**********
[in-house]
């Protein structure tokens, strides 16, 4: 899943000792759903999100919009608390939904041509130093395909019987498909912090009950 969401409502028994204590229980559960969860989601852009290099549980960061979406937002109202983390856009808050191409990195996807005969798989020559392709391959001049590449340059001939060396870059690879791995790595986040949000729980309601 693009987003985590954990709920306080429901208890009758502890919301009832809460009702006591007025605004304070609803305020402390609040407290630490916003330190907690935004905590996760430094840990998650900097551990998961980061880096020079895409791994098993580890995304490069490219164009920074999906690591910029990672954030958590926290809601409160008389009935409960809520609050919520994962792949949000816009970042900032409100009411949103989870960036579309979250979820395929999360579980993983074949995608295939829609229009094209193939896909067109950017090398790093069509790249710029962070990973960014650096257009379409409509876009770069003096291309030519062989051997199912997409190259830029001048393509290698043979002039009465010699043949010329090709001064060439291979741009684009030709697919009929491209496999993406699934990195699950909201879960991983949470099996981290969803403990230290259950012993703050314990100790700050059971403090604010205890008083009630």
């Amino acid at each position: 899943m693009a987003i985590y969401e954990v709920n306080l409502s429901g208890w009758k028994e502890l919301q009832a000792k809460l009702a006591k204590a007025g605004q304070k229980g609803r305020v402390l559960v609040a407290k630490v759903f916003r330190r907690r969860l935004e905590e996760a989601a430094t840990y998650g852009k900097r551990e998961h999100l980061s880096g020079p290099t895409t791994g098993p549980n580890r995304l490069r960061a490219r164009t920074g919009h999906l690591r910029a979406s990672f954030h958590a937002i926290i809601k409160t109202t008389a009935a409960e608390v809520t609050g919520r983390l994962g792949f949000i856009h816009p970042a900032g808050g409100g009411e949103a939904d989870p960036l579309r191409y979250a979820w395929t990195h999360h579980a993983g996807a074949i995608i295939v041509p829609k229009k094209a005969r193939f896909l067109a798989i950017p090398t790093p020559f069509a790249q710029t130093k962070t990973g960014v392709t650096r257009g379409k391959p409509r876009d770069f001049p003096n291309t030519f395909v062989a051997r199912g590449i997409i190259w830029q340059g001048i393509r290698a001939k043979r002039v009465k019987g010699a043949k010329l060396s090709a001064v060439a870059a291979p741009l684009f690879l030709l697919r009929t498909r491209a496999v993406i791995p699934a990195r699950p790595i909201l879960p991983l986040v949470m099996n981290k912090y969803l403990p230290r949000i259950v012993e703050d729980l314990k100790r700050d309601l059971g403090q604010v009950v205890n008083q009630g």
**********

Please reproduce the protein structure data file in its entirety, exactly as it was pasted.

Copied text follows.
[in-house]
């Protein structure tokens, strides 16, 4: 899943000792759903999100919009608390939904041509130093395909019987498909912090009950 969401409502028994204590229980559960969860989601852009290099549980960061979406937002109202983390856009808050191409990195996807005969798989020559392709391959001049590449340059001939060396870059690879791995790595986040949000729980309601 693009987003985590954990709920306080429901208890009758502890919301009832809460009702006591007025605004304070609803305020402390609040407290630490916003330190907690935004905590996760430094840990998650900097551990998961980061880096020079895409791994098993580890995304490069490219164009920074999906690591910029990672954030958590926290809601409160008389009935409960809520609050919520994962792949949000816009970042900032409100009411949103989870960036579309979250979820395929999360579980993983074949995608295939829609229009094209193939896909067109950017090398790093069509790249710029962070990973960014650096257009379409409509876009770069003096291309030519062989051997199912997409190259830029001048393509290698043979002039009465010699043949010329090709001064060439291979741009684009030709697919009929491209496999993406699934990195699950909201879960991983949470099996981290969803403990230290259950012993703050314990100790700050059971403090604010205890008083009630």
């Amino acid at each position: 899943m693009a987003i985590y969401e954990v709920n306080l409502s429901g208890w009758k028994e502890l919301q009832a000792k809460l009702a006591k204590a007025g605004q304070k229980g609803r305020v402390l559960v609040a407290k630490v759903f916003r330190r907690r969860l935004e905590e996760a989601a430094t840990y998650g852009k900097r551990e998961h999100l980061s880096g020079p290099t895409t791994g098993p549980n580890r995304l490069r960061a490219r164009t920074g919009h999906l690591r910029a979406s990672f954030h958590a937002i926290i809601k409160t109202t008389a009935a409960e608390v809520t609050g919520r983390l994962g792949f949000i856009h816009p970042a900032g808050g409100g009411e949103a939904d989870p960036l579309r191409y979250a979820w395929t990195h999360h579980a993983g996807a074949i995608i295939v041509p829609k229009k094209a005969r193939f896909l067109a798989i950017p090398t790093p020559f069509a790249q710029t130093k962070t990973g960014v392709t650096r257009g379409k391959p409509r876009d770069f001049p003096n291309t030519f395909v062989a051997r199912g590449i997409i190259w830029q340059g001048i393509r290698a001939k043979r002039v009465k019987g010699a043949k010329l060396s090709a001064v060439a870059a291979p741009l684009f690879l030709l697919r009929t498909r491209a496999v993406i791995p699934a990195r699950p790595i909201l879960p991983l986040v949470m099996n981290k912090y969803l403990p230290r949000i259950v012993e703050d729980l314990k100790r700050d309601l059971g403090q604010v009950v205890n008083q009630g």